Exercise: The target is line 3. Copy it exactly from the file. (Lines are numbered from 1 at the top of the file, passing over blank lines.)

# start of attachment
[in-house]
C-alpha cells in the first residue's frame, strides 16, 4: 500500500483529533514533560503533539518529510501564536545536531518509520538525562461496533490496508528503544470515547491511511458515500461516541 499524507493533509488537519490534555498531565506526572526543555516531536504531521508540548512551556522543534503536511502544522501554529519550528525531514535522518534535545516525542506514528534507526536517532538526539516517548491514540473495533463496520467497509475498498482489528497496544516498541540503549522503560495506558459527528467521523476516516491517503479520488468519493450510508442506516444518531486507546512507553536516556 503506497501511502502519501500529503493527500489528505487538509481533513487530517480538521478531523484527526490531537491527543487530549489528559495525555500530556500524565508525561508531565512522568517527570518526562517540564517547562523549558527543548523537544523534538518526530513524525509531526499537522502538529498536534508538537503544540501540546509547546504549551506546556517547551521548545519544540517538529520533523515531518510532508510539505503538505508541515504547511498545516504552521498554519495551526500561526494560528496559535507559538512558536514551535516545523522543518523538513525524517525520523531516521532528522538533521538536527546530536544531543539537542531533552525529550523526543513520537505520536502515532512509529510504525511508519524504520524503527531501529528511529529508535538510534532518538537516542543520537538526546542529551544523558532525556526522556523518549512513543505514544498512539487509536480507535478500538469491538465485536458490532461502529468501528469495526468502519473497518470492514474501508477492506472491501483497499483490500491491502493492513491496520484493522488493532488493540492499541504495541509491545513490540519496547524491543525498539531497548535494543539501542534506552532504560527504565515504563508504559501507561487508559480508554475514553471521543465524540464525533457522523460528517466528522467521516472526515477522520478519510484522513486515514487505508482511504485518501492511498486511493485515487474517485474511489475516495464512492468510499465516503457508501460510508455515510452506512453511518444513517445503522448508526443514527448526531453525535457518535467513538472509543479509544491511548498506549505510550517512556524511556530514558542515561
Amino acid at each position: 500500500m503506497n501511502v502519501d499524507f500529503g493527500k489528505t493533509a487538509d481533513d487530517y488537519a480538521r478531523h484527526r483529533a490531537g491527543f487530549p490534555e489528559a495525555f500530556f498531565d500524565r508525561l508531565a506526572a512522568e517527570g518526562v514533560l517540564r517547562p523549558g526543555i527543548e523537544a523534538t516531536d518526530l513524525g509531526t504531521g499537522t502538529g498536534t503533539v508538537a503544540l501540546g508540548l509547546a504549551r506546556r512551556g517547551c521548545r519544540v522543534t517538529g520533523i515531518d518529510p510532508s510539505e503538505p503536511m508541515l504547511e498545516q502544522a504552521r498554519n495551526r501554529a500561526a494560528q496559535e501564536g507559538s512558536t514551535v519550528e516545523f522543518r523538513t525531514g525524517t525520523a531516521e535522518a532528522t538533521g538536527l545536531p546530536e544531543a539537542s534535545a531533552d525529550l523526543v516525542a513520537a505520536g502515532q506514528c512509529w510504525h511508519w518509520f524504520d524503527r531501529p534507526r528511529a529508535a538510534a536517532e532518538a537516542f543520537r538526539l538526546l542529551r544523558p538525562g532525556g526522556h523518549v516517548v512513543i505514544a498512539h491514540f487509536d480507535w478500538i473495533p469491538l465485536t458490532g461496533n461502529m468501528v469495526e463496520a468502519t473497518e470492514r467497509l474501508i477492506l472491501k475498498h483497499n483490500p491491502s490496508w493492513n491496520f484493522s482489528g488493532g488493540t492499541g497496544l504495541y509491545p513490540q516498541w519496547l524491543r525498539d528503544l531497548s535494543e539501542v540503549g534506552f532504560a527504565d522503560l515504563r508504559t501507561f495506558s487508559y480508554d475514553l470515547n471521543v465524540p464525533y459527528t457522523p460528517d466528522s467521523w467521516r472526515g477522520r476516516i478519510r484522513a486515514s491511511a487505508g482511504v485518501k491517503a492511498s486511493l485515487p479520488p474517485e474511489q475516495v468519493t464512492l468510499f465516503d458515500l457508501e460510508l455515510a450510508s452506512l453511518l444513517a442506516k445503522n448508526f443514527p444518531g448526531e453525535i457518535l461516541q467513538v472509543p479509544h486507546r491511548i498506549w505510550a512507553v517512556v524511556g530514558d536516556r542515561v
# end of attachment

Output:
Amino acid at each position: 500500500m503506497n501511502v502519501d499524507f500529503g493527500k489528505t493533509a487538509d481533513d487530517y488537519a480538521r478531523h484527526r483529533a490531537g491527543f487530549p490534555e489528559a495525555f500530556f498531565d500524565r508525561l508531565a506526572a512522568e517527570g518526562v514533560l517540564r517547562p523549558g526543555i527543548e523537544a523534538t516531536d518526530l513524525g509531526t504531521g499537522t502538529g498536534t503533539v508538537a503544540l501540546g508540548l509547546a504549551r506546556r512551556g517547551c521548545r519544540v522543534t517538529g520533523i515531518d518529510p510532508s510539505e503538505p503536511m508541515l504547511e498545516q502544522a504552521r498554519n495551526r501554529a500561526a494560528q496559535e501564536g507559538s512558536t514551535v519550528e516545523f522543518r523538513t525531514g525524517t525520523a531516521e535522518a532528522t538533521g538536527l545536531p546530536e544531543a539537542s534535545a531533552d525529550l523526543v516525542a513520537a505520536g502515532q506514528c512509529w510504525h511508519w518509520f524504520d524503527r531501529p534507526r528511529a529508535a538510534a536517532e532518538a537516542f543520537r538526539l538526546l542529551r544523558p538525562g532525556g526522556h523518549v516517548v512513543i505514544a498512539h491514540f487509536d480507535w478500538i473495533p469491538l465485536t458490532g461496533n461502529m468501528v469495526e463496520a468502519t473497518e470492514r467497509l474501508i477492506l472491501k475498498h483497499n483490500p491491502s490496508w493492513n491496520f484493522s482489528g488493532g488493540t492499541g497496544l504495541y509491545p513490540q516498541w519496547l524491543r525498539d528503544l531497548s535494543e539501542v540503549g534506552f532504560a527504565d522503560l515504563r508504559t501507561f495506558s487508559y480508554d475514553l470515547n471521543v465524540p464525533y459527528t457522523p460528517d466528522s467521523w467521516r472526515g477522520r476516516i478519510r484522513a486515514s491511511a487505508g482511504v485518501k491517503a492511498s486511493l485515487p479520488p474517485e474511489q475516495v468519493t464512492l468510499f465516503d458515500l457508501e460510508l455515510a450510508s452506512l453511518l444513517a442506516k445503522n448508526f443514527p444518531g448526531e453525535i457518535l461516541q467513538v472509543p479509544h486507546r491511548i498506549w505510550a512507553v517512556v524511556g530514558d536516556r542515561v